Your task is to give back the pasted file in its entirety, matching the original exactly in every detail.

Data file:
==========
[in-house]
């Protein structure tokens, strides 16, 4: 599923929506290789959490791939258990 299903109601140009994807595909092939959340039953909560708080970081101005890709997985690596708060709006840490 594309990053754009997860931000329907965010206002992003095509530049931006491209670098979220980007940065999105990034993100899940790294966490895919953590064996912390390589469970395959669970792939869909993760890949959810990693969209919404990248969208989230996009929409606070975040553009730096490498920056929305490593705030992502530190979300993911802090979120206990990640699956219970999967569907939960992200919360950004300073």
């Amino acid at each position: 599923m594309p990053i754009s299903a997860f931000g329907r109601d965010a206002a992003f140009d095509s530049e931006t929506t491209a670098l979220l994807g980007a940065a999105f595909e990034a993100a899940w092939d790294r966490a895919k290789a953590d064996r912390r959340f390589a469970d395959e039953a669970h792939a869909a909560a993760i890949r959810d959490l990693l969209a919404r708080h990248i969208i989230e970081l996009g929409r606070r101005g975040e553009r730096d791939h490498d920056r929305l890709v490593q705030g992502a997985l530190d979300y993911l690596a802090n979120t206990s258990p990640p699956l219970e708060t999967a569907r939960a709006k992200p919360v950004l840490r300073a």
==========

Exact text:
[in-house]
């Protein structure tokens, strides 16, 4: 599923929506290789959490791939258990 299903109601140009994807595909092939959340039953909560708080970081101005890709997985690596708060709006840490 594309990053754009997860931000329907965010206002992003095509530049931006491209670098979220980007940065999105990034993100899940790294966490895919953590064996912390390589469970395959669970792939869909993760890949959810990693969209919404990248969208989230996009929409606070975040553009730096490498920056929305490593705030992502530190979300993911802090979120206990990640699956219970999967569907939960992200919360950004300073």
């Amino acid at each position: 599923m594309p990053i754009s299903a997860f931000g329907r109601d965010a206002a992003f140009d095509s530049e931006t929506t491209a670098l979220l994807g980007a940065a999105f595909e990034a993100a899940w092939d790294r966490a895919k290789a953590d064996r912390r959340f390589a469970d395959e039953a669970h792939a869909a909560a993760i890949r959810d959490l990693l969209a919404r708080h990248i969208i989230e970081l996009g929409r606070r101005g975040e553009r730096d791939h490498d920056r929305l890709v490593q705030g992502a997985l530190d979300y993911l690596a802090n979120t206990s258990p990640p699956l219970e708060t999967a569907r939960a709006k992200p919360v950004l840490r300073a």